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NASA Interdisciplinary Research in Earth Science (IDS)

NASA Interdisciplinary Research in Earth Science (IDS) Project Logo

Warmer springs and drier summers are expected to increase the CO2 uptake of terrestrial ecosystems by lengthening the growing season, but reduce summer uptake through water stress. One of the key challenges in carbon cycle science is determining the balance of these processes, how they are coupled through carbon-water cycle interactions, and the impact on atmospheric CO2 concentrations. The carbon uptake response to seasonal warming and drying is uncertain, but appears to be increasingly dependent on availability of liquid water in soils, which is limited primarily by water scarcity in warm temperate climates and freezing temperatures in cold northern climates, and modulated by drought and thawing/freezing processes, respectively. Their interactive effects with CO2 photosynthetic gain (GPP) and respiration loss (ER) shows high seasonal, spatial, and biome dependence.

Here, we propose to exploit an expanding set of multi-scale carbon and water cycle observations with state-of-the-art land and atmosphere models to investigate the response of seasonal phenology, CO2 exchange, and atmospheric CO2 to spring warming, soil thaw, and liquid water availability since 2002. We will use a coupled hydrosphere-biosphere-atmosphere analysis framework, focusing broadly on North America (NA) and specifically on climate sensitive semi-arid and arctic-boreal ecosystems. We seek to answer the following critical science question:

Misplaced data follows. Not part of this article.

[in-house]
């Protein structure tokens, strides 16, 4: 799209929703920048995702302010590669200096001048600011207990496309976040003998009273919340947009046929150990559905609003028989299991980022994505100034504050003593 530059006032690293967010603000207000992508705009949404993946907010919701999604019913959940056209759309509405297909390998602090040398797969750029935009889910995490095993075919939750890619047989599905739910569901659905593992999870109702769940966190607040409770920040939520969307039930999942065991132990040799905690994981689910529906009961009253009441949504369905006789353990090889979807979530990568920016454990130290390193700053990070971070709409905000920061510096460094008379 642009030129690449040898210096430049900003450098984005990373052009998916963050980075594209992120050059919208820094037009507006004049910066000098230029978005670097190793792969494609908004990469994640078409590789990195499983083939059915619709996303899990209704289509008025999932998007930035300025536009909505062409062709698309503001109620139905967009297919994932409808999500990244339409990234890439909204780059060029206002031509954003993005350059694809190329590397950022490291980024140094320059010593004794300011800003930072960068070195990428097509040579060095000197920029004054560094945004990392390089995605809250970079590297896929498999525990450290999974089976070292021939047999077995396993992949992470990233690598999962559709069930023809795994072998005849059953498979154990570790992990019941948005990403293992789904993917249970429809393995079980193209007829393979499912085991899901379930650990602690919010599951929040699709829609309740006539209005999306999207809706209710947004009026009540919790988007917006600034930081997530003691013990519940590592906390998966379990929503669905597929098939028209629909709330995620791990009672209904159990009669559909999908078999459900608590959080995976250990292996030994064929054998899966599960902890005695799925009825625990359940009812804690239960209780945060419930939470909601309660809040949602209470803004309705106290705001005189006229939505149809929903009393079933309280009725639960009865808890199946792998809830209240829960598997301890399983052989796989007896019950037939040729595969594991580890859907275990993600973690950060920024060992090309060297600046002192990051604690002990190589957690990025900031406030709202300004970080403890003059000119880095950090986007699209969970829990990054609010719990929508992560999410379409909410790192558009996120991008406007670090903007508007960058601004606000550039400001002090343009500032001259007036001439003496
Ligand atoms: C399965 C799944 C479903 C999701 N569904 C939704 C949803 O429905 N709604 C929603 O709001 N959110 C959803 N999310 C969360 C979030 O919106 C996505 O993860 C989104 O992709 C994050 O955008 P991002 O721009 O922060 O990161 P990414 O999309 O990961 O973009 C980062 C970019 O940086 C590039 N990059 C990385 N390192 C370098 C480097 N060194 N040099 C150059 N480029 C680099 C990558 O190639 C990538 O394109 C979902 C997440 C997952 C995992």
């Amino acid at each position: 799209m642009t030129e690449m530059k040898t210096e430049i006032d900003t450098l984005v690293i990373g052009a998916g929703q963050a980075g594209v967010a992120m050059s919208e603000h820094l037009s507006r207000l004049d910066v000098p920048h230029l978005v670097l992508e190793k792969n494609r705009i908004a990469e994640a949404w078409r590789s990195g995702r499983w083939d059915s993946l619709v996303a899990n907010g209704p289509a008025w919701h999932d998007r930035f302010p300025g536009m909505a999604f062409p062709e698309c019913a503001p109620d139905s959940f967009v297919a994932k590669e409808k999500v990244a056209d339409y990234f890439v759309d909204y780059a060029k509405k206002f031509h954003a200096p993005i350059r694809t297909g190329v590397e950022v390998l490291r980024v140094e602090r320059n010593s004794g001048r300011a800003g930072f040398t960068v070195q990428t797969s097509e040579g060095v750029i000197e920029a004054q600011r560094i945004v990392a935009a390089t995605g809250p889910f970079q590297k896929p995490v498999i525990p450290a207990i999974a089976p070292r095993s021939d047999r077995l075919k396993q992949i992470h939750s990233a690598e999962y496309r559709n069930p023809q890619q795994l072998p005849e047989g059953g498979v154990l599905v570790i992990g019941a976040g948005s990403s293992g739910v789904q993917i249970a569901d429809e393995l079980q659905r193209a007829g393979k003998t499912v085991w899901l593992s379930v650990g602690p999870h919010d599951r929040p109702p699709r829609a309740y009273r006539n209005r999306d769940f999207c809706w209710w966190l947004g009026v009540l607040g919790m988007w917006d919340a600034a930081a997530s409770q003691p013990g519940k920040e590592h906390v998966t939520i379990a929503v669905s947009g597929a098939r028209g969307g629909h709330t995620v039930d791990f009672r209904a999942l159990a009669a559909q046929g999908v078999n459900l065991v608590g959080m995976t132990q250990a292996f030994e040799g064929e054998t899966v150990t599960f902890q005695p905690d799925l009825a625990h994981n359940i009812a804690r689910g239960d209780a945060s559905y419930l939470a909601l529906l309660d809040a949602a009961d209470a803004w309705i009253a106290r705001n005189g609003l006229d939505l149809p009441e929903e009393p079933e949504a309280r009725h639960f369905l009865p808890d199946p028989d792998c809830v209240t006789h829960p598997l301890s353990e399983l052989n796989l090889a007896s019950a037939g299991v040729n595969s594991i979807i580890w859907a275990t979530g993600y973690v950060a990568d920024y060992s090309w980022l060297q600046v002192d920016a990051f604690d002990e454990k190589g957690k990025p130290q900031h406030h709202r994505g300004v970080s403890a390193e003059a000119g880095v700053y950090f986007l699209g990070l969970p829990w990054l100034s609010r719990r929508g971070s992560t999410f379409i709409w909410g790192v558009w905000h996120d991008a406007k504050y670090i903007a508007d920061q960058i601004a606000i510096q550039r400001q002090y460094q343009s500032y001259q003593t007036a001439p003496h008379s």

"How has terrestrial carbon uptake, in particular GPP and ER, evolved in the past decade, and what has been the impact on atmospheric CO2 concentrations?"

Our work leverages new and existing tower measurements of solar induced chlorophyll fluorescence (SIF) in NA to exploit NASA’s unique array of satellite vegetation remote sensing data to

  1. establish the mechanistic relationship between SIF and GPP across diverse biomes as a function of optimized light use efficiency (LUE) and SIFyield parameters, and
  2. refine and calibrate existing (SCIAMACHY, GOSAT, GOME-2, OCO-2) and planned (TROPOMI) satellite SIF observations for broader integrated analysis of long term variability. We will incorporate SIF optimized LUE with observed environmental thresholds (SMAP, AMSR) and vegetation constraints (MODIS) into the SMAP carbon model (L4C) to elucidate structural (EVI), functional (SIF), and environmental (soil moisture, freeze/thaw, vapor pressure deficit, temperature) controls on seasonal component CO2 fluxes (GPP, ER) and annual CO2 balance (NEE) in NA.

We will evaluate SMAP CO2 fluxes against independent constraints from upscaled flux tower data (FLUXCOM), and propagate to atmospheric CO2 for validation (GOSAT, OCO-2, NOAA) and analysis of long term (2002-2018) IAV of CO2 annual growth and seasonal cycle amplitude. We will also incorporate our findings into the prognostic Community Land Model (CLM) by parameterizing phenological processes (time lag between leaf out and photosynthetic onset) and testing the impact on seasonal CO2 flux and summer water availability.

This investigation is captured in three objectives:

  1. Quantify 2002-2018 interannual variability in spring and fall phenology, CO2 fluxes, and atmospheric CO2 in North America associated with spring warming and summer drying;
  2. Identify the critical water availability thresholds that shift the balance of photosynthetic and respiration CO2 fluxes in vulnerable, climate sensitive biomes; and
  3. Demonstrate the power of combining strategically coordinated tower SIF measurements with NASA satellite SIF and CO2 products to monitor spatial and temporal GPP variations.


Photo of Nicholas Parazoo
Nicholas Parazoo
Carbon Cycle And Ecosystems